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The Italian job
Ambitious Opel/Vauxhall deal could make Fiat the world’s second-largest car-maker
5 May 2009
FIAT may have no money, but the ambitious Italian company is poised to become the second-largest car-maker in the world under a deal that would add Opel, Vauxhall and Saab to its portfolio.
Having already picked Chrysler off the scrapheap in a cashless deal, Fiat CEO Sergio Marchionne travelled to Germany on Monday to negotiate a similar takeover of embattled GM’s three European brands.
Playing a cunning political game, he aims to persuade European governments nervous about job losses to provide the minimum $A9.1 billion necessary to pay for GM’s debts and pension obligations.
The proposed deal would leave Mr Marchionne in control of an empire with an annual turnover of $A145 billion and producing more than five million vehicles globally – second only to Toyota.
Mr Marchionne, who has long argued that Fiat is too small on its own, said that “from an engineering and industrial point of view, this is a marriage made in heaven”.
While some observers question the viability of bringing together companies that have individually struggled to make money, the market has reacted positively to Fiat’s boldness, doubling the company’s stock price in the past two months and spiking it again on news of the GM deal on Monday.
Left: Fiat CEO Sergio Marchionne.
Just four days after clinching the Chrysler deal, Mr Marchionne travelled to Berlin to convince German economy minister Karl-Theodor zu Guttenberg of the benefits of creating a new Fiat Group company that would include Opel, Vauxhall, Saab and Chrysler.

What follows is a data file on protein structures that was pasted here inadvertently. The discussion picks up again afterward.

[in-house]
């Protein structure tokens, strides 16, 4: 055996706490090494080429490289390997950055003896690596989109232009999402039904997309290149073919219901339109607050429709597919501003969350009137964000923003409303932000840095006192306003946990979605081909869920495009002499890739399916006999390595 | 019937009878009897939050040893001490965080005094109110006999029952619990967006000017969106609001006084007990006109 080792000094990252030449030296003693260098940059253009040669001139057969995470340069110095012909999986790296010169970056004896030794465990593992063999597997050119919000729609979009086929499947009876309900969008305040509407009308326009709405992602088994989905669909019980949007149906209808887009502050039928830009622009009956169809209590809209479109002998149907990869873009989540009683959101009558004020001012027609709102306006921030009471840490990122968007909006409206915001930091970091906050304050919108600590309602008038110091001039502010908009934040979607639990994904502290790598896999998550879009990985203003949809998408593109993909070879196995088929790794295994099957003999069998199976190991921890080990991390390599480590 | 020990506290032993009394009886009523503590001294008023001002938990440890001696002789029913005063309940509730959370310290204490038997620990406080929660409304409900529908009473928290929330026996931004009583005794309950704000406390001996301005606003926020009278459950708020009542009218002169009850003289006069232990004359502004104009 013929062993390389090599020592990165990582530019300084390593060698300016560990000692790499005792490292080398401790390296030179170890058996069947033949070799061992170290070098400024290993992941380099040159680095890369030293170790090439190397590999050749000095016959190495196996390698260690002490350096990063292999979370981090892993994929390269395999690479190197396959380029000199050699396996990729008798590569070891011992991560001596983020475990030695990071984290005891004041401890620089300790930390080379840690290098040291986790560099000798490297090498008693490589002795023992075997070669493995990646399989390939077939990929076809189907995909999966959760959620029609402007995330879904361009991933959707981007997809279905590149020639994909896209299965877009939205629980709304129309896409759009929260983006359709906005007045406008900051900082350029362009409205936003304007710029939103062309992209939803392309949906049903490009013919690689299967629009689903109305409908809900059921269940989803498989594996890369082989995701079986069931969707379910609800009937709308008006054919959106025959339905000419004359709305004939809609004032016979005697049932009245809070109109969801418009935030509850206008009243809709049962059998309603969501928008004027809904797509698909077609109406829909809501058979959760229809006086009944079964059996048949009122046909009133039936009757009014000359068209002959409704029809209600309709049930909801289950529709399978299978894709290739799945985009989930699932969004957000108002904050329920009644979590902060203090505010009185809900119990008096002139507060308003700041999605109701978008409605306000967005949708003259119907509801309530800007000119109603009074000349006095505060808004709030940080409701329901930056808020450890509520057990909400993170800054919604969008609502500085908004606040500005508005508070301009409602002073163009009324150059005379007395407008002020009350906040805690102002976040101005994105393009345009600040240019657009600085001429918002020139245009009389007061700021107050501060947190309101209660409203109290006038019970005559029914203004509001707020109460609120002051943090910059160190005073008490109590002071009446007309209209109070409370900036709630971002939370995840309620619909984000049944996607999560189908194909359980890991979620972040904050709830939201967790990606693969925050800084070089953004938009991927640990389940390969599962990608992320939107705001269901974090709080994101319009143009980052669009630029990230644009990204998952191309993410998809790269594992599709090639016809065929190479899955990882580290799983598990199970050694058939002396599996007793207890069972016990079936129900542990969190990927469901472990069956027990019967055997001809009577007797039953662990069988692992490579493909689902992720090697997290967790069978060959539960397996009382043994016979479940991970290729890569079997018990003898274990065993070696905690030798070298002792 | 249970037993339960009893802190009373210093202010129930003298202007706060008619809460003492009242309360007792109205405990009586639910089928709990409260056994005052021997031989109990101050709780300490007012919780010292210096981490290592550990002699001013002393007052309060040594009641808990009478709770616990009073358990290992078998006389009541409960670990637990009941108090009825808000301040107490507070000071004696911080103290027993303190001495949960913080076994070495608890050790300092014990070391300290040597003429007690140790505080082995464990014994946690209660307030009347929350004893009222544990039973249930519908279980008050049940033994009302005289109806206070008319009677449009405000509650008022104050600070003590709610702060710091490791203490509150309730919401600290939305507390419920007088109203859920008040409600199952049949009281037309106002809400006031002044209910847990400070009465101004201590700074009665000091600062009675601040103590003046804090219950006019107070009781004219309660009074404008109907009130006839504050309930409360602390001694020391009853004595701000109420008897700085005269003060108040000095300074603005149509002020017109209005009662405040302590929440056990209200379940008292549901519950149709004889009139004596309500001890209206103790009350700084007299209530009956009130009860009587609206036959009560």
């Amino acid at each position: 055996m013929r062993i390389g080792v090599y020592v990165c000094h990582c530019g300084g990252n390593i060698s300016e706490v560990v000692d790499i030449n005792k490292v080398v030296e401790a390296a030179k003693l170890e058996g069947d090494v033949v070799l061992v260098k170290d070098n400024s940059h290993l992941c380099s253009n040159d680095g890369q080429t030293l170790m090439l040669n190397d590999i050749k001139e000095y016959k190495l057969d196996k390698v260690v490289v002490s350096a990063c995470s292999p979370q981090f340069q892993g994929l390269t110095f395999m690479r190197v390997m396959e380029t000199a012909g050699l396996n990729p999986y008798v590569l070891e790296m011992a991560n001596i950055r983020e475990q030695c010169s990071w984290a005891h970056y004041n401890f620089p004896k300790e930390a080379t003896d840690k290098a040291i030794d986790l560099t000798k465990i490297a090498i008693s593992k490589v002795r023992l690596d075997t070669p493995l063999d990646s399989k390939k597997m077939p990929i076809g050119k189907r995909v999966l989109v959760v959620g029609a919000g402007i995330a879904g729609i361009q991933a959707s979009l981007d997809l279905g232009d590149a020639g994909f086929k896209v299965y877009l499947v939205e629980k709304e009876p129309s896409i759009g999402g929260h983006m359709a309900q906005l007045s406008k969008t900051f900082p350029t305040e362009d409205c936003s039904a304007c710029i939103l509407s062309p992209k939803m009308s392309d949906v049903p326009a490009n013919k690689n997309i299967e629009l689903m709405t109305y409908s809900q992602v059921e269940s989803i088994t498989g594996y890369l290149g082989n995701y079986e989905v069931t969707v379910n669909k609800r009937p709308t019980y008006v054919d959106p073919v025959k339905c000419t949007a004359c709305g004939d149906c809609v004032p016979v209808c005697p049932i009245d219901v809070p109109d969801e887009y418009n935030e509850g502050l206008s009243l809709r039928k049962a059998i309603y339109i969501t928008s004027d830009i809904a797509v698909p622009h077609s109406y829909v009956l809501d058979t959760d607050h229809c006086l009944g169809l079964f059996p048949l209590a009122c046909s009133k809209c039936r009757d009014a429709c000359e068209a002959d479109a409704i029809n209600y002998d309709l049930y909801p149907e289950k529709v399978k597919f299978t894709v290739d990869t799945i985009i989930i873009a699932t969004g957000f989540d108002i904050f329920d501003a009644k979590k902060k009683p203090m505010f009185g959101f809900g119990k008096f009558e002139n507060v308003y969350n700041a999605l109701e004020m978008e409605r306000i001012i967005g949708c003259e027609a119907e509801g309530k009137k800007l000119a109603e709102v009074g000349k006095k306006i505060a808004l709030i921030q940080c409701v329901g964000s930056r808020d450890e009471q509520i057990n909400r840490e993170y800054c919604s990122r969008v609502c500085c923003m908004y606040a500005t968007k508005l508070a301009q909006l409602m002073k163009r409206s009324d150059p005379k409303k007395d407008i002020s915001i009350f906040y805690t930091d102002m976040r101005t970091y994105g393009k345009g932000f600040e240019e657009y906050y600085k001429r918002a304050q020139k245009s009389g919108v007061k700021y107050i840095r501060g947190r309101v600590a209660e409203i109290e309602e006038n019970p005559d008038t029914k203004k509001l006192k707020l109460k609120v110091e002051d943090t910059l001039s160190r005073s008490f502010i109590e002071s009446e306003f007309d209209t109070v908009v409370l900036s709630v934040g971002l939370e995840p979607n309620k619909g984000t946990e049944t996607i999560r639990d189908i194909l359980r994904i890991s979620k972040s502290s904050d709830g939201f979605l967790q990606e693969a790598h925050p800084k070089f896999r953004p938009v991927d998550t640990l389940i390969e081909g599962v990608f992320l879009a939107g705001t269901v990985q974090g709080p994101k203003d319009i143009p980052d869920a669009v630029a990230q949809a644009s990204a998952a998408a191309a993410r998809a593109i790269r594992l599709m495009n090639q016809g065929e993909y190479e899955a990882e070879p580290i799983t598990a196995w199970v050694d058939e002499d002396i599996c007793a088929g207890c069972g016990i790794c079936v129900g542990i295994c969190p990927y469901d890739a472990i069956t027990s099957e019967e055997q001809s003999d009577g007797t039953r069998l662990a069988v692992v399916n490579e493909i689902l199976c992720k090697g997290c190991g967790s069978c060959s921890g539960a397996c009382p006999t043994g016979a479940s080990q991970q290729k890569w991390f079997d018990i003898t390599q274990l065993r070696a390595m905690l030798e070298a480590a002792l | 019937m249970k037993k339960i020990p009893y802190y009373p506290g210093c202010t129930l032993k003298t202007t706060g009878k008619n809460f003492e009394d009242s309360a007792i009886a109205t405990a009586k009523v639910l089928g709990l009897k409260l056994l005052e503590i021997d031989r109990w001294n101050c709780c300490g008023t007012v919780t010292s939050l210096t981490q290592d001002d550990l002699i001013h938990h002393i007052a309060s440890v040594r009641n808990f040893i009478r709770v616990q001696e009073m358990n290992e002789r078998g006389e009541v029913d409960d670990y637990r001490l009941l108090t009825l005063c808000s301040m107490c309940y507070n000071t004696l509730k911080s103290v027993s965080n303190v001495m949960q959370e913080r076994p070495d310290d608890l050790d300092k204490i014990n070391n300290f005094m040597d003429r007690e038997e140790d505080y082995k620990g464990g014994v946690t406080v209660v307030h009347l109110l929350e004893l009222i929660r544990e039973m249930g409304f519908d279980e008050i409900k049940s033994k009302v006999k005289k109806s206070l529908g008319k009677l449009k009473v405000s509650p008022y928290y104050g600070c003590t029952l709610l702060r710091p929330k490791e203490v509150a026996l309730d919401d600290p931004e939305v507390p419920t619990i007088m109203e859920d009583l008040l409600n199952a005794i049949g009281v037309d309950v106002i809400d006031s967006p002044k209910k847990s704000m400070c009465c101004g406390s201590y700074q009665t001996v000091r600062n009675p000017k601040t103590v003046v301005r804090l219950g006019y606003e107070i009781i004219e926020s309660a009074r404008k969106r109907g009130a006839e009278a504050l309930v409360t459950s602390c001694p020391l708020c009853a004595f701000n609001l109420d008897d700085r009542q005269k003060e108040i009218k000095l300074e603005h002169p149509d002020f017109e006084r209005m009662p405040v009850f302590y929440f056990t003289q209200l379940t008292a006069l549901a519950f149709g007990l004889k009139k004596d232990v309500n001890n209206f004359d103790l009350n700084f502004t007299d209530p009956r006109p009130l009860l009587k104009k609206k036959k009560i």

The minister – whose government faces an election in September – sought assurances that Opel, which employs 25,000 people in Germany, would retain its headquarters and three vehicle plants there, although its engine plant remains under threat.
“It is an interesting approach, without question,” Mr Guttenberg told reporters after meeting Mr Marchionne.
And a decision could come quickly as Mr Guttenberg agreed that Opel’s future could be determined by the end of this month.
“I don’t rule that out,” he said. “The decision cannot be pushed back forever.”
Mr Guttenberg said that “Fiat wants to get into this deal without debts of its own”.
He said the Turin-based company estimates the short-term financing needs at €5-7 billion ($A9.1-12.7 billion) Europe-wide, which could be covered by loan guarantees from various governments.
“This is a real opportunity to make the European Union work as a union,” said Mr Guttenberg. “If we don’t do this, it’s a failure of our efforts to create a single market.”
Although the minister also held talks with Austrian-Canadian car parts giant Magna International last week, he concedes that the decision is GM’s to make, but government funding is clearly a vital ingredient in the future of GM’s subsidiaries, which together have 54,500 employees in Germany, Britain, Belgium, Poland, Spain and Sweden.
In Stockholm, the Swedish government confirmed it had also been in contact with Fiat, among other potential suitors.
GM CEO Fritz Henderson told the Associated Press that negotiations with Fiat about its European operations were mainly focused on the Opel and Vauxhall brands.
“We are talking to them, amongst other parties,” said Mr Henderson. “Not solely Fiat, but several parties who have an interest in making investment in our European business.”
Mr Henderson said it would not be appropriate to discuss Fiat’s interest in Saab, but said GM has a “panoply” of investors interested in the struggling Swedish brand.
Meanwhile, Fiat’s proposed Chrysler takeover is being challenged by investment funds that claim Chrysler’s sale and bankruptcy were “orchestrated entirely by the US treasury and foisted upon the debtors” to wipe out the company’s $US6.9 billion ($A9.3 billion) debt.
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